When it comes to your taxes, interest is a deductible expense for your business. This is great news for those business owners who have taken out a loan to grow the business with interest added on top. However, it is important to note that there are limitations and restrictions as to how these deductions can be applied depending on how business loans are used.
What Is a Business Interest Expense?
A business interest expense is the cost of interest on a business loan used to maintain business operations or to pay for business expenses. Its purpose is the ability for the expense to be deductible. In order for the loan interest to be deductible, the loan needs to be used to pay for business expenses or to purchase business assets. In the case that any portion of the loan is used for nonbusiness purposes, the amount of the deductible interest from the loan must be reduced.
What to Know About Business Loan Interest Deductions
In order to be eligible for the business loan interest deduction, there are some criteria you must meet as defined by the IRS.
- The relationship between you and the lender must be true (family and friends do not count)
- You are legally liable for the debt
- You and the lender intend for the debt to be repaid
The funds you have must be used for business purposes and not just sit in your bank account. If the funds just sit in your bank account, they will not be eligible for a deduction. You can deduct any interest accrued and paid during the fiscal year as long as you are liable for the debt. To qualify, the paperwork on file needs to be in your name and show the terms you report. Additionally, you must make regular payments and the relationship between you and the lenders must be legitimate.
When Business Interest is Not Tax Deductible
- When you refinance your business loan, it is not tax deductible. They become deductible after you start making payments on a new loan.
- You cannot deduct capitalized interest
- You cannot deduct fees incurred to have funds on standby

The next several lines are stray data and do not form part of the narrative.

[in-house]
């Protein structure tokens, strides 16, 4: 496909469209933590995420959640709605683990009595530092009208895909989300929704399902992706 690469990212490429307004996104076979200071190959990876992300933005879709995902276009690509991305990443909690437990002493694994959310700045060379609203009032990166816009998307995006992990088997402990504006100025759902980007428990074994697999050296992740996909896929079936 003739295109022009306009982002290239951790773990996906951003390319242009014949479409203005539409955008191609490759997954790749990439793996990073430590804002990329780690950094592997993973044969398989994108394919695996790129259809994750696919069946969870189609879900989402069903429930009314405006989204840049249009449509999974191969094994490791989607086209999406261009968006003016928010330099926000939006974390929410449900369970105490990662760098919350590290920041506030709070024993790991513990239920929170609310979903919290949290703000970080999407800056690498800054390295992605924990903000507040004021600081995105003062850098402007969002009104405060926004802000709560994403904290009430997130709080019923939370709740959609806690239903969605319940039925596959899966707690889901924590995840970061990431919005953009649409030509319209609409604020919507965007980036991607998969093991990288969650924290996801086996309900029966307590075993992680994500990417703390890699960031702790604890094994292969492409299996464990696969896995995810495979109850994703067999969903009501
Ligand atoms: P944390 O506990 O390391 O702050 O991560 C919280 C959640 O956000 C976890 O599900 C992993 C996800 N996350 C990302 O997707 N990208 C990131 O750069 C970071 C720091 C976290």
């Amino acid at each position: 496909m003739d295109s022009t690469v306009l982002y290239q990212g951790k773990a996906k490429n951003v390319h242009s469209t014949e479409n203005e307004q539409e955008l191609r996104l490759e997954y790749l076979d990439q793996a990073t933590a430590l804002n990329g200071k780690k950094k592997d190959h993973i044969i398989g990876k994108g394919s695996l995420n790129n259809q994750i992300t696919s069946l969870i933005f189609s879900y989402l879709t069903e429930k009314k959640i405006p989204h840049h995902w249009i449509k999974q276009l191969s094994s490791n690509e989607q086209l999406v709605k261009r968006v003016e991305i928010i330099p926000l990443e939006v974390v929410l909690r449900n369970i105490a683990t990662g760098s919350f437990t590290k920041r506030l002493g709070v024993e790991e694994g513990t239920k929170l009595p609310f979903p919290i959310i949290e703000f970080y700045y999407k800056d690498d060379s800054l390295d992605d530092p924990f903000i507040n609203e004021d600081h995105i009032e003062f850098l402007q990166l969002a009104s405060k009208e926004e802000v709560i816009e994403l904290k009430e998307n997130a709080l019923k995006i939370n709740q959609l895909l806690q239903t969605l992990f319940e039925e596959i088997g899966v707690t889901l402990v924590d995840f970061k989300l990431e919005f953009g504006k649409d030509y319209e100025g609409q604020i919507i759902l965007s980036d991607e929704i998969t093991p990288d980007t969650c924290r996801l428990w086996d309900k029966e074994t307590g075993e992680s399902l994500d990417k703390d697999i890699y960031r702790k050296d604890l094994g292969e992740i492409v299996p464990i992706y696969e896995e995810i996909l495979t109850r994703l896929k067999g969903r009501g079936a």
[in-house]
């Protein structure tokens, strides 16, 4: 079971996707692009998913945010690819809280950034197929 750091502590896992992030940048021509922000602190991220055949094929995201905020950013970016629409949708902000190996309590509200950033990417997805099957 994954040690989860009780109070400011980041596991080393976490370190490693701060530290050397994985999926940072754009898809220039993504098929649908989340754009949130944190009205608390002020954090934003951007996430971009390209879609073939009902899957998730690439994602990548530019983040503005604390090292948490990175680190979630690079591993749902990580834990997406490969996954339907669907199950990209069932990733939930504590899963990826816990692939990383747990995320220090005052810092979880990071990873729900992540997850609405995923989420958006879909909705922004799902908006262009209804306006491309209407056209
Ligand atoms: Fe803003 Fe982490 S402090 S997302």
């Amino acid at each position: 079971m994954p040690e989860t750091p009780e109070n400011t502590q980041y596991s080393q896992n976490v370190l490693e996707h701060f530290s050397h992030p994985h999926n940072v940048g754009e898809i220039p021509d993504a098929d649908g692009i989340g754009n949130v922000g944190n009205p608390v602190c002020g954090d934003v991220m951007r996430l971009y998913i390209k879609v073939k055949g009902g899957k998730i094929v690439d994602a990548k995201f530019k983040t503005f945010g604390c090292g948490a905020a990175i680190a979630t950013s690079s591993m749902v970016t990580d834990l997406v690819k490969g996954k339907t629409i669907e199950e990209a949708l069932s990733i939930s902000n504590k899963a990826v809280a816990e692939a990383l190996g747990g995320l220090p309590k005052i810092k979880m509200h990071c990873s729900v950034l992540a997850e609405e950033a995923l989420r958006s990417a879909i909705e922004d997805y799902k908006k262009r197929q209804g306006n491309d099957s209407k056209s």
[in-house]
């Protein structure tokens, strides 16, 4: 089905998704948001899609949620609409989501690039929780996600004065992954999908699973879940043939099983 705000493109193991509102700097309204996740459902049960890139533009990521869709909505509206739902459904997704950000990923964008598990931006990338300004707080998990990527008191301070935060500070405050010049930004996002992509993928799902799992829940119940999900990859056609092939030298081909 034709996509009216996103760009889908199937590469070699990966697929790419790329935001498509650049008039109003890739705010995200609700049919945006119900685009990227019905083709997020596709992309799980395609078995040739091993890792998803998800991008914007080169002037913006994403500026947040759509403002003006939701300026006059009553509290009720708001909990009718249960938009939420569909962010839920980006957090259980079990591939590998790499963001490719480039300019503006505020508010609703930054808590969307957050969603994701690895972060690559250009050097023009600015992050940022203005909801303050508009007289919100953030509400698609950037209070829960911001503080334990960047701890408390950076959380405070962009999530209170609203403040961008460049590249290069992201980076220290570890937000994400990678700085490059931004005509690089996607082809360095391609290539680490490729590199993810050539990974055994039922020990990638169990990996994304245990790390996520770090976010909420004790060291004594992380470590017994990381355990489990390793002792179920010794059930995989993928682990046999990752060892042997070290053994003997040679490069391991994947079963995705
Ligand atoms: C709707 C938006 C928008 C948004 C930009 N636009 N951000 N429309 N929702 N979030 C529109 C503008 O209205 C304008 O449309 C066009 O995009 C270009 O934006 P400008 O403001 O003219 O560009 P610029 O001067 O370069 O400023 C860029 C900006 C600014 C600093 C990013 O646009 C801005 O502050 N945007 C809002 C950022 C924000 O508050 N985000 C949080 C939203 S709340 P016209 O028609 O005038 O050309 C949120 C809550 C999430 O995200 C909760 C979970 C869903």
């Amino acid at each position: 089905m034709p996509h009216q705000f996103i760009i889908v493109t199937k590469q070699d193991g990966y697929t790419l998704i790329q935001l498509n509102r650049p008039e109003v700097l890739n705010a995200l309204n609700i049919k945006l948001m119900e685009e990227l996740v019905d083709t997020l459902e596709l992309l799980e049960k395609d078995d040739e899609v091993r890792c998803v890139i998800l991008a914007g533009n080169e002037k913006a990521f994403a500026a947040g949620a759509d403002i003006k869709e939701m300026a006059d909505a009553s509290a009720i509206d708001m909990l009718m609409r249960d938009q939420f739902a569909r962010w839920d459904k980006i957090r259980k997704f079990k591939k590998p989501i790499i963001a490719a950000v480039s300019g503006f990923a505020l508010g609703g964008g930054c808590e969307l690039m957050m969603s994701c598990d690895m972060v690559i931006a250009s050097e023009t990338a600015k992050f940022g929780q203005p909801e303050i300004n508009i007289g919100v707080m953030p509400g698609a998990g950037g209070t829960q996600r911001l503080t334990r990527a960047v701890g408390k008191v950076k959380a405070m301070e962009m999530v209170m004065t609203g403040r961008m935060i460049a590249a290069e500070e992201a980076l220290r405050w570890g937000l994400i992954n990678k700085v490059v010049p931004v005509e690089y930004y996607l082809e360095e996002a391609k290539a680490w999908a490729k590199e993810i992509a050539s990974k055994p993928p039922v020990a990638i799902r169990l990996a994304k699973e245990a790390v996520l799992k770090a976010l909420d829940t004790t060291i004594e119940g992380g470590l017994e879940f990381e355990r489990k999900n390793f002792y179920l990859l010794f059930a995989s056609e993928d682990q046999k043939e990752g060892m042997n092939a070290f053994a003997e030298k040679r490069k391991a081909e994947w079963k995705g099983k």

- You cannot deduct interest on loans used for personal purposes
- You cannot deduct on debt your business does not own
How Business Loans Affect Tax Deductions
No matter what kind of business loan you have, the interest can be deducted. There are four common loan types that allow you to get a tax deduction.
- Term Loans: You can deduct the interest that you paid during the tax year and do so until your loan reaches maturity. Term loans are structured, so you pay interest towards the beginning of your repayment schedule meaning you get larger deductions upfront.
- Short-Term Loans: Short term loan interest can be calculated through a standard APR or a factor rate. Speak with your lender to determine the exact interest rate so you know what you will be deducting when it comes to tax time.
- Business Lines of Credit: the size of your deduction on your interest with a line of credit depends on the amount that you use.
- Business Acquisition Loans: it is likely that you can deduct part or even all the loan’s interest if you used a loan to acquire a business.
- Personal loans: if you use a personal loan and mix it with business use and personal use, then the position of the interest that is tax deductible is proportional.
When Is Interest Not Tax Deductible?
There are a couple cases where interest on business loans is not tax deductible. If you pay off a loan to the original lender with the funds from a second loan is not a business expense. This means the interest you are paying to the first lender is not tax deductible. You can deduct the interest again once you start to pay off the new loan.
The points and loan origination fees are not considered business expenses and cannot be deducted. The costs must be added to the value of the property and deducted over time with asset depreciation.
Interest for loans to pay taxes or fund retirement plans and interest for loans of more than $50,000 that are borrowed on a life insurance policy for business owners or employees.
The Bottom Line
If your loan is being used for business purposes, the interest will be tax deductible but in some certain situations it is not deductible. If you still have questions about business loan payments being tax deductible, consult with a tax professional to help you answer your questions and ensure that you maximize a business loan interest deduction and save money.